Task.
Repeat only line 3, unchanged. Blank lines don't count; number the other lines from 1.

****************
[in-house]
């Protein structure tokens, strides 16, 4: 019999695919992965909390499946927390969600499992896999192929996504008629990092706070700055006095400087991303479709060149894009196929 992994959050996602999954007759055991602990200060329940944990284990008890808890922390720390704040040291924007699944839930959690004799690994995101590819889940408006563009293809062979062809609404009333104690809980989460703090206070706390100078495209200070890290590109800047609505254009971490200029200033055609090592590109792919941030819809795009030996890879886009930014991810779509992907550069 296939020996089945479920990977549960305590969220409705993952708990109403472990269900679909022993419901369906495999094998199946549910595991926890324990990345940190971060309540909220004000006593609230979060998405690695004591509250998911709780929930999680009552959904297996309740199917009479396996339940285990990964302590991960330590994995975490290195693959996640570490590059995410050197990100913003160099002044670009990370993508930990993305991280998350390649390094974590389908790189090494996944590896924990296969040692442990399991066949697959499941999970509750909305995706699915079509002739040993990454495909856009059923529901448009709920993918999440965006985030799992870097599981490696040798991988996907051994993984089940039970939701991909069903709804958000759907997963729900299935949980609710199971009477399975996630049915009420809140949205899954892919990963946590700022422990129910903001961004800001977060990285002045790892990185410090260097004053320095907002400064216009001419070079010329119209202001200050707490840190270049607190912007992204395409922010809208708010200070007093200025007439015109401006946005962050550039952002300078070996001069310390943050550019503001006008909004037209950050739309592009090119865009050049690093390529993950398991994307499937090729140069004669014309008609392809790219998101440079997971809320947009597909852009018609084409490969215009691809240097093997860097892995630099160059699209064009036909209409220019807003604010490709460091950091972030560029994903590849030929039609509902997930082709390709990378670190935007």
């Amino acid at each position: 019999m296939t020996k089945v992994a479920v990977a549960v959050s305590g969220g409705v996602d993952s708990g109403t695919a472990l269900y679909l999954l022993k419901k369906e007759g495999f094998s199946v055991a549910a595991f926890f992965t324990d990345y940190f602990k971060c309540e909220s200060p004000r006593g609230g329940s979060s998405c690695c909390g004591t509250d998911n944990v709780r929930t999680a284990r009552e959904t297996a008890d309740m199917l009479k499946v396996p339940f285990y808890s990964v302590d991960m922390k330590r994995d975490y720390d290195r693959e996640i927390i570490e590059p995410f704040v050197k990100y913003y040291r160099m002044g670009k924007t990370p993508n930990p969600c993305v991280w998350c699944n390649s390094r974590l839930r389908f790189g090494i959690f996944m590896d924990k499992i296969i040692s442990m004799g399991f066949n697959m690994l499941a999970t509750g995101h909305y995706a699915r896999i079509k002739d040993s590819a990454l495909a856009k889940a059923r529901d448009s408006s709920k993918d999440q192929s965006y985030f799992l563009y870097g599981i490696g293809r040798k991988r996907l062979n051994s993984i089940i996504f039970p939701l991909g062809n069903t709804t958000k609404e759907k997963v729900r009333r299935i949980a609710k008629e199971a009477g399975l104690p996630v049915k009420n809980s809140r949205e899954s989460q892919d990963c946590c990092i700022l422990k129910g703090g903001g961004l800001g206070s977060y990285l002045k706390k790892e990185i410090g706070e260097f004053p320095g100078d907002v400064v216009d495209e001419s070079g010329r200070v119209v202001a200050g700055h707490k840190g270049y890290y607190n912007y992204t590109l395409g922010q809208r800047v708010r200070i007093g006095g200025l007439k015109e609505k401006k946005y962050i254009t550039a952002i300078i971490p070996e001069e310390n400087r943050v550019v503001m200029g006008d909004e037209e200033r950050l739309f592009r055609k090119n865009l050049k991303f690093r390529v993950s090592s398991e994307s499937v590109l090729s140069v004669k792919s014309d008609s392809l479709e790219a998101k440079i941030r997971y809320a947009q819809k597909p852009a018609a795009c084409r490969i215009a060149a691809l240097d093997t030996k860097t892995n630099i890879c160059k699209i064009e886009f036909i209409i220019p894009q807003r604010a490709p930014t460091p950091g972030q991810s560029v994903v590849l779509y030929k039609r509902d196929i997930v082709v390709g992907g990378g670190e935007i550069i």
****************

């Amino acid at each position: 019999m296939t020996k089945v992994a479920v990977a549960v959050s305590g969220g409705v996602d993952s708990g109403t695919a472990l269900y679909l999954l022993k419901k369906e007759g495999f094998s199946v055991a549910a595991f926890f992965t324990d990345y940190f602990k971060c309540e909220s200060p004000r006593g609230g329940s979060s998405c690695c909390g004591t509250d998911n944990v709780r929930t999680a284990r009552e959904t297996a008890d309740m199917l009479k499946v396996p339940f285990y808890s990964v302590d991960m922390k330590r994995d975490y720390d290195r693959e996640i927390i570490e590059p995410f704040v050197k990100y913003y040291r160099m002044g670009k924007t990370p993508n930990p969600c993305v991280w998350c699944n390649s390094r974590l839930r389908f790189g090494i959690f996944m590896d924990k499992i296969i040692s442990m004799g399991f066949n697959m690994l499941a999970t509750g995101h909305y995706a699915r896999i079509k002739d040993s590819a990454l495909a856009k889940a059923r529901d448009s408006s709920k993918d999440q192929s965006y985030f799992l563009y870097g599981i490696g293809r040798k991988r996907l062979n051994s993984i089940i996504f039970p939701l991909g062809n069903t709804t958000k609404e759907k997963v729900r009333r299935i949980a609710k008629e199971a009477g399975l104690p996630v049915k009420n809980s809140r949205e899954s989460q892919d990963c946590c990092i700022l422990k129910g703090g903001g961004l800001g206070s977060y990285l002045k706390k790892e990185i410090g706070e260097f004053p320095g100078d907002v400064v216009d495209e001419s070079g010329r200070v119209v202001a200050g700055h707490k840190g270049y890290y607190n912007y992204t590109l395409g922010q809208r800047v708010r200070i007093g006095g200025l007439k015109e609505k401006k946005y962050i254009t550039a952002i300078i971490p070996e001069e310390n400087r943050v550019v503001m200029g006008d909004e037209e200033r950050l739309f592009r055609k090119n865009l050049k991303f690093r390529v993950s090592s398991e994307s499937v590109l090729s140069v004669k792919s014309d008609s392809l479709e790219a998101k440079i941030r997971y809320a947009q819809k597909p852009a018609a795009c084409r490969i215009a060149a691809l240097d093997t030996k860097t892995n630099i890879c160059k699209i064009e886009f036909i209409i220019p894009q807003r604010a490709p930014t460091p950091g972030q991810s560029v994903v590849l779509y030929k039609r509902d196929i997930v082709v390709g992907g990378g670190e935007i550069i």